With each passing week, there seems to be another Government announcement that affects employers. Of course, each announcement is designed to help businesses work through the coronavirus pandemic, which is what every business owner wants.
On May 9th, the Government introduced the Return to Work Safely Protocol (the Protocol).
What is the Protocol?
The Protocol outlines various measures aimed at preventing the spread of coronavirus in the workplace. These measures are mandatory and apply to all businesses.
That means that you, the employer, must put all relevant measures into practice. It also means adapting workplace procedures and practices to some extent. After all, complying fully with the new Government health protection measures is paramount.
The Protocol clearly sets out the steps employers and workers must take before a workplace reopens, and while it continues to operate. Here we take a look at some of the key issues.
1. Lead worker representative
To ensure these new measures are put into practice, you’re going to need your employees on-board. Each workplace will be required to appoint at least one ‘lead worker representative’ who will have responsibility for ensuring that the COVID-19 safety measures are adhered to.
The chosen representative will need to undertake relevant training and be provided with a framework to effectively mitigate the risk of spreading the virus in the workplace. Furthermore, the number of lead worker representatives will depend on the number of employees you have.
2. Your COVID-19 response plan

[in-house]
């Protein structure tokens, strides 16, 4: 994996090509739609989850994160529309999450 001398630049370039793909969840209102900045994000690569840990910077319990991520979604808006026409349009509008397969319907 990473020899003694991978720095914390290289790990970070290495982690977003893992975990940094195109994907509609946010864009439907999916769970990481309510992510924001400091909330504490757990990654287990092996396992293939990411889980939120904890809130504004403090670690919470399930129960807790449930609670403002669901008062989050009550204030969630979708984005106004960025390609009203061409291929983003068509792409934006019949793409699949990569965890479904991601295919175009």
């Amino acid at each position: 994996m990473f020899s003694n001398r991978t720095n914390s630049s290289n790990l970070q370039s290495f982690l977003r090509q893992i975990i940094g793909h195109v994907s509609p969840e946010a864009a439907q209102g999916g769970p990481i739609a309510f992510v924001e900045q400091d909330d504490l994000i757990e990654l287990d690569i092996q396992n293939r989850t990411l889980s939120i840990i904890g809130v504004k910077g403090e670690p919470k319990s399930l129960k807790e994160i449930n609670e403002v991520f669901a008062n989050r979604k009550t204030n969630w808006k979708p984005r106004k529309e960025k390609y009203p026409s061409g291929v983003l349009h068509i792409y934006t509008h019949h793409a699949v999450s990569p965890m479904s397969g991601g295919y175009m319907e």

You’ll need to consult with your lead worker representative(s) on the development and/or updating of a COVID-19 Response Plan. This will involve:
- Updating your occupational health & safety risk assessments and safety statement.
- Taking into account individual employee risk factors (e.g. older workers, presence of underlying medical conditions).
- Including a response plan to deal with a suspected case of COVID-19.
- Including the controls necessary to address the risks identified.
- Including contingency measures to address increased rates of worker absenteeism.
- Implementing measures necessary to reduce the spread of COVID-19 and changing work patterns.
- Communicating the plan to all workers.
Put in place a procedure to identify and isolate symptomatic employees
Both you the employer and your employees need to be aware of COVID-19 symptoms. You’ll also have to agree on what action to take if potentially infectious people are present in the workplace.
3. Amending employment policies and communicating them to employees
The time has come to review and amend relevant policies. For instance, your sick leave policy will need to be updated to take account of Government health advice.
You’ll need to stay up to date with the latest Government health advice and ensure that all employees are playing their part. You’ll also need to work directly with your lead worker representative on communicating health advice in the workplace if you do not already employ an occupational health expertise.
4. Planning for the return to the workplace
Before returning to the workplace, you’ll have to issue a pre-return to work form for workers to complete at least three days in advance of the return to work. This form seeks confirmation that the worker, to the best of their knowledge, has no symptoms of COVID-19. For complete clarity, the form should confirm that the worker is not self-isolating or awaiting the results of a COVID-19 test.
The Protocol requires you to provide induction training for all of your employees upon returning to the workplace. That includes the latest Government health advice and guidance. You should also train your staff on what to do if they develop symptoms of COVID-19.